flyangler

The Chinese Pandemic as an Economic Speedbump ?

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Going into January, the U.s economy was cruising at 70mph in a 55 zone. Not too fast, but faster than the previous administration, particularly given the Fed was a headwind for much of Trump's first term. Voters were realizing that and Trump's job approval was rising by most measures and he was seen as a shoo-in for re-election against any of the Dems primary possibilities. Even moderate Democrats were giving Trump praise for his economic performance, his ability to stay out of wars and his improvements at the border.
 

Then the Chinese Communist Party, not wanting to be embarrassed nor sorely hampered by the Wuhan Virus, allowed it to escape to Europe and the USA. 
 

The economic and mortality impacts have been devastating, there is no argument against that.
 

But there is light at the end of the tunnel. The naysayers and Trump haters will tell you the light is an 18-wheeler come to mow you down. But most people understand what is happening and that the USA and global economies are slowly healing and will eventually return to 90%+ of the January levels. While individual financial hardships, even failures, cannot be ignored, the overall economy will heal sooner than many think. What happens in NYC and similar is another story, but those are very local issues.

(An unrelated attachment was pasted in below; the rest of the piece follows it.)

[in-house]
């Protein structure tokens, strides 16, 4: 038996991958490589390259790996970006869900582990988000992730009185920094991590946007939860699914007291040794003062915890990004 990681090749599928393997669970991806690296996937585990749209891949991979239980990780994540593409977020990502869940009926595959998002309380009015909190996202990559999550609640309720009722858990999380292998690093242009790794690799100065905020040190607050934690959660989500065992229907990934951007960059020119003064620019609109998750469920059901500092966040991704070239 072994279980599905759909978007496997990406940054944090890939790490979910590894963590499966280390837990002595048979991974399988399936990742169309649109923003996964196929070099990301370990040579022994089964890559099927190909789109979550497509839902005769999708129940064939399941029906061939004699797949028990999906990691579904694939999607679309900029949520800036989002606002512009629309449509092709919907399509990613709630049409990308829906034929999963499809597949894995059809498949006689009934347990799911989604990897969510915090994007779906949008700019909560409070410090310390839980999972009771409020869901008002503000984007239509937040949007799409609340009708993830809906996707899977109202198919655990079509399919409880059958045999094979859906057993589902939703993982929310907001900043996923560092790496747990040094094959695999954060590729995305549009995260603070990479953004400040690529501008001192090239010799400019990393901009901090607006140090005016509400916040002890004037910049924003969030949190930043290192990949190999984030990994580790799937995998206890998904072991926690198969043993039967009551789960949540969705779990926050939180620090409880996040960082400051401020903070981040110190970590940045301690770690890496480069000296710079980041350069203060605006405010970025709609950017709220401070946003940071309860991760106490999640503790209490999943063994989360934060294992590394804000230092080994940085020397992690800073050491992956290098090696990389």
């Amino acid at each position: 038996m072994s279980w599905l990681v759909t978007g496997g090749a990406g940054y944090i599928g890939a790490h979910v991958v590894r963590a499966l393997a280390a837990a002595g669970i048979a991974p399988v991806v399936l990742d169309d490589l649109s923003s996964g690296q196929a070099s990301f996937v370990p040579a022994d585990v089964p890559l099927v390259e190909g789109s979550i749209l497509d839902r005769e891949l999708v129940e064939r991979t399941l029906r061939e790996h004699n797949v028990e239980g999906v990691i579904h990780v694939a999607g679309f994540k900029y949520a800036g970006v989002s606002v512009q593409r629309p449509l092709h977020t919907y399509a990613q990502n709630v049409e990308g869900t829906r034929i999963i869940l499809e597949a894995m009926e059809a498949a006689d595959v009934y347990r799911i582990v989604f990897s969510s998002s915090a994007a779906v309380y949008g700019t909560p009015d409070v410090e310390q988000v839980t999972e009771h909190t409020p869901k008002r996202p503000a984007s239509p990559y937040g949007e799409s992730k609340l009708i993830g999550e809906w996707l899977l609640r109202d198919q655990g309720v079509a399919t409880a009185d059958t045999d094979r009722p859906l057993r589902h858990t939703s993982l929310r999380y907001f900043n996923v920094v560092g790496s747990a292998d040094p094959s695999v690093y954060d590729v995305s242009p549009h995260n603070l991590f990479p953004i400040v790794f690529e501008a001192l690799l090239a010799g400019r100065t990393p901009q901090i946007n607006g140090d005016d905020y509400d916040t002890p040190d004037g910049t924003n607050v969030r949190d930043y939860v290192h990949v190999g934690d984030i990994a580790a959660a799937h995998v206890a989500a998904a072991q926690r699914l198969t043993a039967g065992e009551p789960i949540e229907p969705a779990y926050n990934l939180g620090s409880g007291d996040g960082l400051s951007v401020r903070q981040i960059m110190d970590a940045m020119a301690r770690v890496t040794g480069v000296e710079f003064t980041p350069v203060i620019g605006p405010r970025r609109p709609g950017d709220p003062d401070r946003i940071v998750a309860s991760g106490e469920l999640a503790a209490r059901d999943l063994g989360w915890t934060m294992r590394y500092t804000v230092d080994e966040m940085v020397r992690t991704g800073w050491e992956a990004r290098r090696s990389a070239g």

So is there a line of rhetoric that the pandemic setback has been a speed-bump on a very  strong economic course the USA was on in January? Can Trump and Pence argue that "if you liked what you saw then, why change things now?"